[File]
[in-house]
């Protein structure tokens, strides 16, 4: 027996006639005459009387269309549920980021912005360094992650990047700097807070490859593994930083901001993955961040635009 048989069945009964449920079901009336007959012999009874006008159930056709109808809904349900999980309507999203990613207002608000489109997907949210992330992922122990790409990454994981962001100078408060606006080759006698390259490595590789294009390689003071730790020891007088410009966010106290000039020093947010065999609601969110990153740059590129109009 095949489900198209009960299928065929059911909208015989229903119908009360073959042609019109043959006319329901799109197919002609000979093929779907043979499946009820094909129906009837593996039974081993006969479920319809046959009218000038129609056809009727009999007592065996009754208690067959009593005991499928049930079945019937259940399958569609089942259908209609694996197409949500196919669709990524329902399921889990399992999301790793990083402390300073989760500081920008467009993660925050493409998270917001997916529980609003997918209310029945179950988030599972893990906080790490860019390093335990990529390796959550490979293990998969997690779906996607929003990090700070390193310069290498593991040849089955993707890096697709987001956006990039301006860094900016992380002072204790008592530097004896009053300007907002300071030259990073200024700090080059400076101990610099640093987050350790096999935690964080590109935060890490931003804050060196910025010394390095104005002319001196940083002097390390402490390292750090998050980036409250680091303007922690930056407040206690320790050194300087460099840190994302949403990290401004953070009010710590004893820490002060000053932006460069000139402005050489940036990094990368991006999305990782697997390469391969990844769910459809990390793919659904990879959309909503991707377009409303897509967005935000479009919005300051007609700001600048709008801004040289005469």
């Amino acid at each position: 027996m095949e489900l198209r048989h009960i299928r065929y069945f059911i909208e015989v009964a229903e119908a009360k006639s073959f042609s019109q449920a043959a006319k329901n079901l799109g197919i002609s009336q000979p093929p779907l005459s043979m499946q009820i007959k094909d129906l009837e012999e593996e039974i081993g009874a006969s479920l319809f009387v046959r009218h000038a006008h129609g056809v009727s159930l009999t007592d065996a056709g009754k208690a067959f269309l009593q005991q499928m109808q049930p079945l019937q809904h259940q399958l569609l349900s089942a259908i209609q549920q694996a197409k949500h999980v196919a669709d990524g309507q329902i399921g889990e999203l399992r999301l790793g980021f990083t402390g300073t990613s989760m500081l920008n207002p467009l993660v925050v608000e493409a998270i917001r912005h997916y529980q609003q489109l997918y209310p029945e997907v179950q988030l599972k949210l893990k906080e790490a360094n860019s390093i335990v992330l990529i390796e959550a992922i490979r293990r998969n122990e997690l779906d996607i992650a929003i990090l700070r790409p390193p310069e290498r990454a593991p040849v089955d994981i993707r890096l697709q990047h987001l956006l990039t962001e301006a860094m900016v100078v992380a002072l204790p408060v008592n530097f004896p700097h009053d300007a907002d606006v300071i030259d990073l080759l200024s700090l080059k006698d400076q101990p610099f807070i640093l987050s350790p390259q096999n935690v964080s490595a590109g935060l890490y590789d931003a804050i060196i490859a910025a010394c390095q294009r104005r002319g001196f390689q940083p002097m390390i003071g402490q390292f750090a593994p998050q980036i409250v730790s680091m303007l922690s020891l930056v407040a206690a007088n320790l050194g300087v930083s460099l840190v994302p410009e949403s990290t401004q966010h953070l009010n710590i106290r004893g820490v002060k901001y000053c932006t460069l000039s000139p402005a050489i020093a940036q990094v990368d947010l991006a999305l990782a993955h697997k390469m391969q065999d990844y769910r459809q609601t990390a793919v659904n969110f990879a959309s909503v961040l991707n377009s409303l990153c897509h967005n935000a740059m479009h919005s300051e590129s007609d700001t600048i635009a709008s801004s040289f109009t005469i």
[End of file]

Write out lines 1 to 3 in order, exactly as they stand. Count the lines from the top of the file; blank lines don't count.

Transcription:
[in-house]
């Protein structure tokens, strides 16, 4: 027996006639005459009387269309549920980021912005360094992650990047700097807070490859593994930083901001993955961040635009 048989069945009964449920079901009336007959012999009874006008159930056709109808809904349900999980309507999203990613207002608000489109997907949210992330992922122990790409990454994981962001100078408060606006080759006698390259490595590789294009390689003071730790020891007088410009966010106290000039020093947010065999609601969110990153740059590129109009 095949489900198209009960299928065929059911909208015989229903119908009360073959042609019109043959006319329901799109197919002609000979093929779907043979499946009820094909129906009837593996039974081993006969479920319809046959009218000038129609056809009727009999007592065996009754208690067959009593005991499928049930079945019937259940399958569609089942259908209609694996197409949500196919669709990524329902399921889990399992999301790793990083402390300073989760500081920008467009993660925050493409998270917001997916529980609003997918209310029945179950988030599972893990906080790490860019390093335990990529390796959550490979293990998969997690779906996607929003990090700070390193310069290498593991040849089955993707890096697709987001956006990039301006860094900016992380002072204790008592530097004896009053300007907002300071030259990073200024700090080059400076101990610099640093987050350790096999935690964080590109935060890490931003804050060196910025010394390095104005002319001196940083002097390390402490390292750090998050980036409250680091303007922690930056407040206690320790050194300087460099840190994302949403990290401004953070009010710590004893820490002060000053932006460069000139402005050489940036990094990368991006999305990782697997390469391969990844769910459809990390793919659904990879959309909503991707377009409303897509967005935000479009919005300051007609700001600048709008801004040289005469």
């Amino acid at each position: 027996m095949e489900l198209r048989h009960i299928r065929y069945f059911i909208e015989v009964a229903e119908a009360k006639s073959f042609s019109q449920a043959a006319k329901n079901l799109g197919i002609s009336q000979p093929p779907l005459s043979m499946q009820i007959k094909d129906l009837e012999e593996e039974i081993g009874a006969s479920l319809f009387v046959r009218h000038a006008h129609g056809v009727s159930l009999t007592d065996a056709g009754k208690a067959f269309l009593q005991q499928m109808q049930p079945l019937q809904h259940q399958l569609l349900s089942a259908i209609q549920q694996a197409k949500h999980v196919a669709d990524g309507q329902i399921g889990e999203l399992r999301l790793g980021f990083t402390g300073t990613s989760m500081l920008n207002p467009l993660v925050v608000e493409a998270i917001r912005h997916y529980q609003q489109l997918y209310p029945e997907v179950q988030l599972k949210l893990k906080e790490a360094n860019s390093i335990v992330l990529i390796e959550a992922i490979r293990r998969n122990e997690l779906d996607i992650a929003i990090l700070r790409p390193p310069e290498r990454a593991p040849v089955d994981i993707r890096l697709q990047h987001l956006l990039t962001e301006a860094m900016v100078v992380a002072l204790p408060v008592n530097f004896p700097h009053d300007a907002d606006v300071i030259d990073l080759l200024s700090l080059k006698d400076q101990p610099f807070i640093l987050s350790p390259q096999n935690v964080s490595a590109g935060l890490y590789d931003a804050i060196i490859a910025a010394c390095q294009r104005r002319g001196f390689q940083p002097m390390i003071g402490q390292f750090a593994p998050q980036i409250v730790s680091m303007l922690s020891l930056v407040a206690a007088n320790l050194g300087v930083s460099l840190v994302p410009e949403s990290t401004q966010h953070l009010n710590i106290r004893g820490v002060k901001y000053c932006t460069l000039s000139p402005a050489i020093a940036q990094v990368d947010l991006a999305l990782a993955h697997k390469m391969q065999d990844y769910r459809q609601t990390a793919v659904n969110f990879a959309s909503v961040l991707n377009s409303l990153c897509h967005n935000a740059m479009h919005s300051e590129s007609d700001t600048i635009a709008s801004s040289f109009t005469i």